House votes to repeal health-care law

The House of Representatives voted 245-189 on Wednesday to pass a resolution to repeal the health-care reform that was signed into law by President Barack Obama last year.

The resolution had been promised by the new Republican leadership in the House. The vote isn’t likely to lead to any effective repeal with a Democratic majority in the Senate and Obama still in the White House, but Republicans still talked up today’s vote as being historic.

“Tonight House Republicans, with my support, delivered on our promise to the American people to hold a vote on legislation that would repeal the Democrats’ sweeping health care reform law. As I have said time and time again, the Democrats’ health care reform law is a monstrosity, which amounts to a big government takeover of our health care system – one that will lead to fewer choices, higher prices and rationed care,” Sixth District Republican Bob Goodlatte said in a statement tonight.

“The Democrats’ health care law raises costs, increases taxes, places burdensome government regulations and mandates on small businesses, and will destroy jobs and hurt our economy. Voting to repeal the government takeover of health care is another way to help foster an economic environment of certainty that will give businesses the confidence necessary to hire and expand,” said Fifth District Republican Robert Hurt, who defeated Democrat Tom Perriello in November in a campaign in which Hurt played up Perriello’s vote for the reform law in the House.

Both Hurt and Goodlatte tried to answer critics who have said that Republicans are doing little other than saying no to reform without offering anything substantive in the face of the health-care cost crisis that preceded last year’s reform.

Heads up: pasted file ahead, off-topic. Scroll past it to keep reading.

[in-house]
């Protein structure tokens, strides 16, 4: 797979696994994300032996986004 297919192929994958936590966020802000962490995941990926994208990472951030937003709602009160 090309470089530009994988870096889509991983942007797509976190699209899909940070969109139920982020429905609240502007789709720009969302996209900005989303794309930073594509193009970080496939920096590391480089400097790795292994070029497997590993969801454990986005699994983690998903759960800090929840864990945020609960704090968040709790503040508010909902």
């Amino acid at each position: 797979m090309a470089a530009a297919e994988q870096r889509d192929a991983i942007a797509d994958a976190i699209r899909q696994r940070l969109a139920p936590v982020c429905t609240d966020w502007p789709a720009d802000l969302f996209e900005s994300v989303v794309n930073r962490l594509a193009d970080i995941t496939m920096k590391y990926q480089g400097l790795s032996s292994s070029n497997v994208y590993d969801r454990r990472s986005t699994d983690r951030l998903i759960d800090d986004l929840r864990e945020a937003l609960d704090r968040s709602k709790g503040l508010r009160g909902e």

“This does not mean a return to the status quo. As a co-sponsor of the resolution that instructs committees to develop legislation to replace the Democrats’ health care law with market-oriented solutions, I am committed to finding ways to reduce health care costs and keep quality care while removing the government from the patient-doctor relationship,” Hurt said.

“I will continue working to advance a positive, patient-centered strategy that puts patients, families and doctors, not Washington bureaucrats, in control of personal health care decisions,” said Goodlatte, touting legislative efforts to allow for the purchase of health insurance across state lines and allow individuals and small businesses to join large pools to get more competitive rates, among other GOP-backed ideas.

Story by Chris Graham. Chris can be reached at freepress2@ntelos.net.


augusta free press news
augusta free press news
augusta free press news
 

Comments